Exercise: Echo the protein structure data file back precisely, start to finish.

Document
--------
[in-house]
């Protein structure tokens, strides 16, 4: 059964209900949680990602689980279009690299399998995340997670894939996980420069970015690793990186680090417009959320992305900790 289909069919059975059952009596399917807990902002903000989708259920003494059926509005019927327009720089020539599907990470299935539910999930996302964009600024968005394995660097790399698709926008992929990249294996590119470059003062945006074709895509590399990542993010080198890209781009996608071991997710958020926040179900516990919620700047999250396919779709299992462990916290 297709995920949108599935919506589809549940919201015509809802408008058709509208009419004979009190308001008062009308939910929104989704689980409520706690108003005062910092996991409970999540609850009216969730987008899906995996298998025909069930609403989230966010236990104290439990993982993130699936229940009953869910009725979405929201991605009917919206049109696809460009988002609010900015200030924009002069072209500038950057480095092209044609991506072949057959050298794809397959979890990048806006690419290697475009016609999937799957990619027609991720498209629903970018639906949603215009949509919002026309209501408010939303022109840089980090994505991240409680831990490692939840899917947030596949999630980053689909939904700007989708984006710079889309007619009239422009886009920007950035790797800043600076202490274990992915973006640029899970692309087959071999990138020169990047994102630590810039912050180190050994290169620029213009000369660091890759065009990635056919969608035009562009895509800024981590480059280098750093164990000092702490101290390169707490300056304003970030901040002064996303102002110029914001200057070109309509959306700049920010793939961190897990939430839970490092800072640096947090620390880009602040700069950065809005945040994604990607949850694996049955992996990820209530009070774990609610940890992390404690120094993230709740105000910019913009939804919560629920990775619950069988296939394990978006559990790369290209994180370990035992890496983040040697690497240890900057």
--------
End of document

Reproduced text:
[in-house]
């Protein structure tokens, strides 16, 4: 059964209900949680990602689980279009690299399998995340997670894939996980420069970015690793990186680090417009959320992305900790 289909069919059975059952009596399917807990902002903000989708259920003494059926509005019927327009720089020539599907990470299935539910999930996302964009600024968005394995660097790399698709926008992929990249294996590119470059003062945006074709895509590399990542993010080198890209781009996608071991997710958020926040179900516990919620700047999250396919779709299992462990916290 297709995920949108599935919506589809549940919201015509809802408008058709509208009419004979009190308001008062009308939910929104989704689980409520706690108003005062910092996991409970999540609850009216969730987008899906995996298998025909069930609403989230966010236990104290439990993982993130699936229940009953869910009725979405929201991605009917919206049109696809460009988002609010900015200030924009002069072209500038950057480095092209044609991506072949057959050298794809397959979890990048806006690419290697475009016609999937799957990619027609991720498209629903970018639906949603215009949509919002026309209501408010939303022109840089980090994505991240409680831990490692939840899917947030596949999630980053689909939904700007989708984006710079889309007619009239422009886009920007950035790797800043600076202490274990992915973006640029899970692309087959071999990138020169990047994102630590810039912050180190050994290169620029213009000369660091890759065009990635056919969608035009562009895509800024981590480059280098750093164990000092702490101290390169707490300056304003970030901040002064996303102002110029914001200057070109309509959306700049920010793939961190897990939430839970490092800072640096947090620390880009602040700069950065809005945040994604990607949850694996049955992996990820209530009070774990609610940890992390404690120094993230709740105000910019913009939804919560629920990775619950069988296939394990978006559990790369290209994180370990035992890496983040040697690497240890900057």